Through the agreement, the SDF seeks to “contain the protests, afraid they could evolve and worried for their project in a tribal region,” Abdulkarim al-Jasem, originally from Manbij but currently living in Turkey, told Syria Direct

Beyond conscription

Since mid-May, villages and towns in the countryside of Hasakah and Deir e-Zor provinces have seen waves of protests against the AANES after it issued a decision to raise fuel prices in the region. 

Similar to what took place in Manbij last week, the SDF responded by firing on protesters, resulting in many deaths. The AANES then tried to calm the situation for fear of it evolving into a crisis. 

Although conscription “sparked the protests in Manbij, their cause goes beyond [that],” according to Syrian writer Hassan al-Naifi. 

“The SDF’s military, security and economic policies in the area, as well as handing the reins of [the area’] administration to unqualified people belonging to the [Turkish] Kurdistan Workers’ Party [PKK], such as the person called Jahid, an Iranian Kurd, caused this tension,” al-Naifi told Syria Direct.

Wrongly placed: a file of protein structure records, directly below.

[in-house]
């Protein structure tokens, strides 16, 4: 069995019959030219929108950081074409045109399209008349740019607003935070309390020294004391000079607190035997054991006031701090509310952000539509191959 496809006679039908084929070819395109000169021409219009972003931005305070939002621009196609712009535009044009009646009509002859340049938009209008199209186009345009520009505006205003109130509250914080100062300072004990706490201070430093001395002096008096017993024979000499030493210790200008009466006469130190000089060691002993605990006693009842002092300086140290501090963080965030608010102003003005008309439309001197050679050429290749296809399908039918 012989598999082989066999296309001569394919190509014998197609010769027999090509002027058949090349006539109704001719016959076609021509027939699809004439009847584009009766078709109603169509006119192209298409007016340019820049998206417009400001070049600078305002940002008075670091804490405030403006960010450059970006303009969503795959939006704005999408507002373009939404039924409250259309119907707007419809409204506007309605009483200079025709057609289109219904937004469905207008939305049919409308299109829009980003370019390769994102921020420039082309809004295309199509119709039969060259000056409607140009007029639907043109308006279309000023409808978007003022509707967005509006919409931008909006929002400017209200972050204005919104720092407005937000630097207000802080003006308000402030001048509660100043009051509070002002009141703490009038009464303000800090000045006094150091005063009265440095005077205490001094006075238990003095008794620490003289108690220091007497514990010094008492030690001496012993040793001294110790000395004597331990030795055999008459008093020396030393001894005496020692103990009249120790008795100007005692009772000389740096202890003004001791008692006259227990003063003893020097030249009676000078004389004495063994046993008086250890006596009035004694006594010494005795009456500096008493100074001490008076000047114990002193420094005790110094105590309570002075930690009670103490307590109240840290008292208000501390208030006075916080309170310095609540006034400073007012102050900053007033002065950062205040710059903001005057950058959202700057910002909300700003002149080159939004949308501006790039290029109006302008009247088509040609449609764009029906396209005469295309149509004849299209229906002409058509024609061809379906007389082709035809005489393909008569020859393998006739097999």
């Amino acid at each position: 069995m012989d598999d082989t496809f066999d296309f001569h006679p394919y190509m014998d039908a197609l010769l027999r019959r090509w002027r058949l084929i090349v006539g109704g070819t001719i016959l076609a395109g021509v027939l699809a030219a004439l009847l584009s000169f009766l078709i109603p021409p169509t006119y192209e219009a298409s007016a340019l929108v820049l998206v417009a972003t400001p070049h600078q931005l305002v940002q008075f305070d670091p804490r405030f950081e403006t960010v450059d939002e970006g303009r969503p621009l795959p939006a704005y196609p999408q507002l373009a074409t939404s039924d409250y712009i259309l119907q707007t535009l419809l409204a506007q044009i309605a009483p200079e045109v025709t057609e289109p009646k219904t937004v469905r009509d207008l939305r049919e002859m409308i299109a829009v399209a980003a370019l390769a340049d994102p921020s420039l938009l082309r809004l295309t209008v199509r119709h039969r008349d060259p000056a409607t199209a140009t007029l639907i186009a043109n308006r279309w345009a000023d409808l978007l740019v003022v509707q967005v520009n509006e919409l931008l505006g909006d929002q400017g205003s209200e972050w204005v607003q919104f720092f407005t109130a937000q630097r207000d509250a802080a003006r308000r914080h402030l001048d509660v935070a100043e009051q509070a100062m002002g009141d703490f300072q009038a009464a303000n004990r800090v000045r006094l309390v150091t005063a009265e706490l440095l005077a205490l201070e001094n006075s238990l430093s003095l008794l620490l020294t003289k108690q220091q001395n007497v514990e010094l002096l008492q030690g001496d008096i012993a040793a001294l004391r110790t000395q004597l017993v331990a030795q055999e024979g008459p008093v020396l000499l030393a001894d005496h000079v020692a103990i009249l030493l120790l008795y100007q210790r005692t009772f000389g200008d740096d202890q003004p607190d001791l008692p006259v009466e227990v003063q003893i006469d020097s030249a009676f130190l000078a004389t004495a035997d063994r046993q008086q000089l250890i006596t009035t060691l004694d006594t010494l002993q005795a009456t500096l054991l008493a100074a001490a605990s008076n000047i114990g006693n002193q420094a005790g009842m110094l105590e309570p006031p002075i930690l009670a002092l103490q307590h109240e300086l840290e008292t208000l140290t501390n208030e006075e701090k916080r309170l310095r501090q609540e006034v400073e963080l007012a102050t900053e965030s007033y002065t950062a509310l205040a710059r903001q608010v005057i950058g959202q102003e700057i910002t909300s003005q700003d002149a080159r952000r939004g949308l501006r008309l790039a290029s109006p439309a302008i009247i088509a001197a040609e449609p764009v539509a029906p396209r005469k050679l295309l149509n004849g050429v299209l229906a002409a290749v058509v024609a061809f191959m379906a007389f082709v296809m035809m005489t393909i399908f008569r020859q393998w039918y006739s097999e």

Suleiman al-Ali, a trader in Manbij, agreed that the current popular unrest has economic roots. Residents of Manbij and other AANES areas are suffering “economic distress” from the increase in prices of some essential goods, he told Syria Direct. “The price of a ton of cement in AANES areas is $160, compared with $57 in Peace Spring regions [controlled by the Turkish-supported Syrian National Army (SNA) in northeast Syria].”

This does not negate the discontent of Manbij residents towards the imposition of conscription, as well as the new policy adopted by the SDF to draft those wanted for service. “Instead of detaining people wanted for conscription while they are going through SDF checkpoints, the SDF has raided their homes, which people consider a violation of the sanctity of their homes,” Manbij resident Khalil al-Ali (a pseudonym) told Syria Direct.

Fear for the strategic city

With the outbreak of protests in Arab-majority Manbij, Syrian citizens, especially in opposition-held areas of the country’s northwest, expressed solidarity with the city’s residents against SDF violations. 

The Democratic Civil Administration in Manbij sensed the danger of protests being exploited to achieve the goals of other parties, such as Turkey, especially since the latter stressed on more than one occasion that the SDF needed to leave the city. This included Turkish President Recep Tayyip Erdoğan’s demand, in October 2019, that Manbij be turned over “to its owners.”